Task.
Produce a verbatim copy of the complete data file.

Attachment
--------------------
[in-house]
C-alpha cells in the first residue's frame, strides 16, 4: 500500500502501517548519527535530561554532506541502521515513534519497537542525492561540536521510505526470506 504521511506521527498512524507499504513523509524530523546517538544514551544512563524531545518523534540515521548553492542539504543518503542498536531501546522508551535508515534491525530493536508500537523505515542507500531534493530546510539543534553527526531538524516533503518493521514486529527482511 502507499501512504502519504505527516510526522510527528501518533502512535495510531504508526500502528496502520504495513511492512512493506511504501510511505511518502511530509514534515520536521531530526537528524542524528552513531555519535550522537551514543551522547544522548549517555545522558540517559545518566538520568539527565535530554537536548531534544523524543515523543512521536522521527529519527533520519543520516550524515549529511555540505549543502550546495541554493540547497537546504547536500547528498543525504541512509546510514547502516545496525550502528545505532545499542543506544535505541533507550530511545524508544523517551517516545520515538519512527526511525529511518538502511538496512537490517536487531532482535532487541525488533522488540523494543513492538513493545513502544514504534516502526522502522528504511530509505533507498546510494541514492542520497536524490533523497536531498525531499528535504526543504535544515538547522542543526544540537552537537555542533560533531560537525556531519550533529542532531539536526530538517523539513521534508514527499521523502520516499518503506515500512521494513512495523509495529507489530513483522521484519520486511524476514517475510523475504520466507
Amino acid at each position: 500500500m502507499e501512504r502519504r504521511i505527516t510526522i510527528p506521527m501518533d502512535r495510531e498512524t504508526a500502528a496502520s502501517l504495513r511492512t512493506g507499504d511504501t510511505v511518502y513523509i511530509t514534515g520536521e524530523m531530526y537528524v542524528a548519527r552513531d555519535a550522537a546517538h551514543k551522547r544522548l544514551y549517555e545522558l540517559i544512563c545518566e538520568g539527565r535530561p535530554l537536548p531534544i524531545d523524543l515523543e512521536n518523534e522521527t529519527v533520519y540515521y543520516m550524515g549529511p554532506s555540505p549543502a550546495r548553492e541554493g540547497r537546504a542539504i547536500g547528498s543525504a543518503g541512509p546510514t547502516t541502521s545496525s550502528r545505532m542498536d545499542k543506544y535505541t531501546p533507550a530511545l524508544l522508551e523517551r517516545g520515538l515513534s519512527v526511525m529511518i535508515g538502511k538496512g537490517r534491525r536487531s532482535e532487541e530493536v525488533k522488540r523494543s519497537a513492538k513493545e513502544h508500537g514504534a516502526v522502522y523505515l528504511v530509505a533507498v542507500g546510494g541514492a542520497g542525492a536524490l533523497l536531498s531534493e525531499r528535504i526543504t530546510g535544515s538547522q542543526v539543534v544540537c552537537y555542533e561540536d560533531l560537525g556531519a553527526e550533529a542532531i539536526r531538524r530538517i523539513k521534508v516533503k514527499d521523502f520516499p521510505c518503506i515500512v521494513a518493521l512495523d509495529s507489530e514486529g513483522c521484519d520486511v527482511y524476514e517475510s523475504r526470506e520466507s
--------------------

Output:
[in-house]
C-alpha cells in the first residue's frame, strides 16, 4: 500500500502501517548519527535530561554532506541502521515513534519497537542525492561540536521510505526470506 504521511506521527498512524507499504513523509524530523546517538544514551544512563524531545518523534540515521548553492542539504543518503542498536531501546522508551535508515534491525530493536508500537523505515542507500531534493530546510539543534553527526531538524516533503518493521514486529527482511 502507499501512504502519504505527516510526522510527528501518533502512535495510531504508526500502528496502520504495513511492512512493506511504501510511505511518502511530509514534515520536521531530526537528524542524528552513531555519535550522537551514543551522547544522548549517555545522558540517559545518566538520568539527565535530554537536548531534544523524543515523543512521536522521527529519527533520519543520516550524515549529511555540505549543502550546495541554493540547497537546504547536500547528498543525504541512509546510514547502516545496525550502528545505532545499542543506544535505541533507550530511545524508544523517551517516545520515538519512527526511525529511518538502511538496512537490517536487531532482535532487541525488533522488540523494543513492538513493545513502544514504534516502526522502522528504511530509505533507498546510494541514492542520497536524490533523497536531498525531499528535504526543504535544515538547522542543526544540537552537537555542533560533531560537525556531519550533529542532531539536526530538517523539513521534508514527499521523502520516499518503506515500512521494513512495523509495529507489530513483522521484519520486511524476514517475510523475504520466507
Amino acid at each position: 500500500m502507499e501512504r502519504r504521511i505527516t510526522i510527528p506521527m501518533d502512535r495510531e498512524t504508526a500502528a496502520s502501517l504495513r511492512t512493506g507499504d511504501t510511505v511518502y513523509i511530509t514534515g520536521e524530523m531530526y537528524v542524528a548519527r552513531d555519535a550522537a546517538h551514543k551522547r544522548l544514551y549517555e545522558l540517559i544512563c545518566e538520568g539527565r535530561p535530554l537536548p531534544i524531545d523524543l515523543e512521536n518523534e522521527t529519527v533520519y540515521y543520516m550524515g549529511p554532506s555540505p549543502a550546495r548553492e541554493g540547497r537546504a542539504i547536500g547528498s543525504a543518503g541512509p546510514t547502516t541502521s545496525s550502528r545505532m542498536d545499542k543506544y535505541t531501546p533507550a530511545l524508544l522508551e523517551r517516545g520515538l515513534s519512527v526511525m529511518i535508515g538502511k538496512g537490517r534491525r536487531s532482535e532487541e530493536v525488533k522488540r523494543s519497537a513492538k513493545e513502544h508500537g514504534a516502526v522502522y523505515l528504511v530509505a533507498v542507500g546510494g541514492a542520497g542525492a536524490l533523497l536531498s531534493e525531499r528535504i526543504t530546510g535544515s538547522q542543526v539543534v544540537c552537537y555542533e561540536d560533531l560537525g556531519a553527526e550533529a542532531i539536526r531538524r530538517i523539513k521534508v516533503k514527499d521523502f520516499p521510505c518503506i515500512v521494513a518493521l512495523d509495529s507489530e514486529g513483522c521484519d520486511v527482511y524476514e517475510s523475504r526470506e520466507s